The falling value of your private health 'extras' revealed

What's important to you when buying private health cover?

Despite a decline in the value of the ‘extras’ covered by private health insurance, it seems this is the main reason we’re still buying it.

Consumer group Choice found 57 per cent of people who bought private health cover cited extras coverage as key, with peace of mind a close second at 56 per cent, followed by the desire to avoid public waiting lists at 43 per cent.

“With premiums surging an average of 55 per cent since 2009 and more than 40,000 products in the market, private health insurance has become a quagmire of cost and confusion for Australian households,” Matt Levey, Choice’s director of campaigns and communications’ said.

“Despite insurers bundling extras and hospital cover together, extras is a completely different sort of product. With the federal government wanting to make private health insurance better value, a good start would be helping consumers better understand the difference between extras, which is mainly a budgeting tool, and hospital cover, which some people take out to avoid paying extra tax.”

Read more: Private health vs. Medicare: What you need to know

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Choice’s new research looked into peoples’ understanding of private health insurance, the pressures they feel to purchase it, and the value on offer. It found one-in-five policyholders were considering dropping or downgrading their cover, while 44 per cent found it difficult to cost-compare health insurance policies.

Just under 70 per cent found comparing policies side-by-side hard, while 54 per cent had difficulty comparing out-of-pocket expenses in the event of a hospital visit.

More than half (53 per cent) put the onus on insurers and said information was not presented consistently while 53 per cent also found it difficult to compare rebates for extras.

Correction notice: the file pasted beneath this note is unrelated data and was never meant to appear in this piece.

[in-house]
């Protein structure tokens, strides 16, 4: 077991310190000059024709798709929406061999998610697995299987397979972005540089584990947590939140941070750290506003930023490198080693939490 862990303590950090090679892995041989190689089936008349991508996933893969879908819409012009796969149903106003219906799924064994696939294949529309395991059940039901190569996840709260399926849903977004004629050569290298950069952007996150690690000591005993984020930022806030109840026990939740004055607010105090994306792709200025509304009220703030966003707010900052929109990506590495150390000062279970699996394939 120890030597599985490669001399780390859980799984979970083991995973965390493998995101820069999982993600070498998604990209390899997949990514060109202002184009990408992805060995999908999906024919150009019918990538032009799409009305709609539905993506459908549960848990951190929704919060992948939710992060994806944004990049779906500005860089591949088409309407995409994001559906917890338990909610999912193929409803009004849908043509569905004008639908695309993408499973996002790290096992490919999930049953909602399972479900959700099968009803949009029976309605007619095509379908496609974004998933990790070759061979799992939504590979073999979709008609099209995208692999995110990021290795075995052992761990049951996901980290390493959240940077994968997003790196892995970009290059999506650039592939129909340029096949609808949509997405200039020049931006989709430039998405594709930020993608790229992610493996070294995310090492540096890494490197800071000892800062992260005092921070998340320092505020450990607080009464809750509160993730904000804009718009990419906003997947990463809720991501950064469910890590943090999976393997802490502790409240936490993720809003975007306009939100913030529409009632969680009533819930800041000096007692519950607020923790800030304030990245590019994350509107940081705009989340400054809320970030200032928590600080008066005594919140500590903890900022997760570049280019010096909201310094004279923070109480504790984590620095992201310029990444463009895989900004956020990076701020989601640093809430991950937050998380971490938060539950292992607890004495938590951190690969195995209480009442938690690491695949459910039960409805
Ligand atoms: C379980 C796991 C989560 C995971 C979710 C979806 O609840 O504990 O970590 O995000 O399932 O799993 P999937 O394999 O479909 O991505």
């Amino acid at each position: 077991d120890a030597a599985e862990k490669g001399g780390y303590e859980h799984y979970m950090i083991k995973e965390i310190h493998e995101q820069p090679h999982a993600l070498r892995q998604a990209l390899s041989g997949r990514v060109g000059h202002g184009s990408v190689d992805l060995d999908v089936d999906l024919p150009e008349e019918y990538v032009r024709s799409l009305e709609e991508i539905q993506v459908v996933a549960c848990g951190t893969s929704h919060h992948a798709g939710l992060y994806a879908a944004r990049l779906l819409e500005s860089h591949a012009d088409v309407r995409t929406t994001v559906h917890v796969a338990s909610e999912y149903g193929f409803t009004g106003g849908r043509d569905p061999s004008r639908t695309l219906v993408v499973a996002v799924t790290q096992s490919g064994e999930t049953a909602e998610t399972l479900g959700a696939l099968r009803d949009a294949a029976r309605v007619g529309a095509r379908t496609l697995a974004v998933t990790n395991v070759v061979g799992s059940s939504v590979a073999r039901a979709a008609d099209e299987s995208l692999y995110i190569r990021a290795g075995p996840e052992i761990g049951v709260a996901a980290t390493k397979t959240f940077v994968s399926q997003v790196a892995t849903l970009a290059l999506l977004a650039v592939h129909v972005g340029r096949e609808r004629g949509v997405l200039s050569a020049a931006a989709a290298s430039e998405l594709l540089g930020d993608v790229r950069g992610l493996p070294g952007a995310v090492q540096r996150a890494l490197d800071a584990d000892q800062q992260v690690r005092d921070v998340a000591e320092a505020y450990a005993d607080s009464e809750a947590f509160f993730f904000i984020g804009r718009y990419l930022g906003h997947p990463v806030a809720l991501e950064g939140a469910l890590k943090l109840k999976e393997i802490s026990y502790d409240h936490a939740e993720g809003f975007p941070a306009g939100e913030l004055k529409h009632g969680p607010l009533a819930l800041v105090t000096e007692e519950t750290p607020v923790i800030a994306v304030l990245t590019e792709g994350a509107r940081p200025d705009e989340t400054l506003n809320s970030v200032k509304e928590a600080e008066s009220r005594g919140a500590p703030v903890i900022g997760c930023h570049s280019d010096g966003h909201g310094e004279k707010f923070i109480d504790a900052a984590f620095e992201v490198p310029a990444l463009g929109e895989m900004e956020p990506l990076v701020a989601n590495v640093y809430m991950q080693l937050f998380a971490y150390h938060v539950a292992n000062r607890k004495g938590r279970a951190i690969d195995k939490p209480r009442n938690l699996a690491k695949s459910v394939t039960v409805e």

Read more: The biggest problems with health insurance

Choice analysed thousands of extras policies from 23 funds and found that despite the cost of premiums continually rising, the actual amount a member could claim for something failed to keep up and in more than one case, stayed the same.

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“We found set dollar benefits for extras cover have largely stayed the same between 2013 and 2016, with consumers who stay in the same policy being slugged a ‘lazy tax’ by paying more and getting the same benefit,” Levey said.

“For example, in 2016 a typical benefit for an initial physio consult was $36, the same as it was in 2013. Meanwhile, average physio fees increased from $64 to $71. We are calling on the federal government to make private health insurance easier to understand and better value for the whole community.

The new independent report by Choice into the private health insurance industry, entitled Making Private Health Insurance Simpler, includes Choice’s research on extras, as well as several recommendations for reform. 

Meanwhile, consumer watchdog the Australian Competition and Consumer Commission (ACCC) also found consumers were concerned about the affordability of private cover and struggled to understand what they were purchasing 

Read more: Calls for obese Aussies to pay more for private health insurance

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“Our report found that people are shifting towards lower-cost policies with lower benefits,” said Delia Rickard, ACCC deputy chair.

“We are also concerned that consumers continue to have trouble understanding their policies, particularly when they are trying to make a claim. It is in the interests of both insurers and their customers to be clear and transparent about policy offerings. This helps people to make informed decisions about the level of insurance cover they need and can afford.”

The ACCC also found overall consumer complaints to the Private Health Insurance Ombudsman rose for the third consecutive financial year. However, the rise was by just 3.5 per cent, significantly lower than previous years (16 per cent in 2013-14 and 24.5 per cent in 2014-15). The nature of the complaints were highest regarding the benefits paid by insurers to consumers (more than 30 percent of total complaints in 2015-16). 

“The ACCC will continue to advocate for all private health insurers to clearly communicate important policy information to current and prospective members in a timely manner,” Rickard said.

In March of this year, Australian Parliament’s Senate agreed it would refer the value and affordability of private health insurance and out-of-pocket medical costs to the Senate Community Affairs References Committee from June 1, 2017. Submissions are still open until July 28, with the report due on November 27. 

Do you have private health insurance? Did you buy it specifically for what extras were included? 

 
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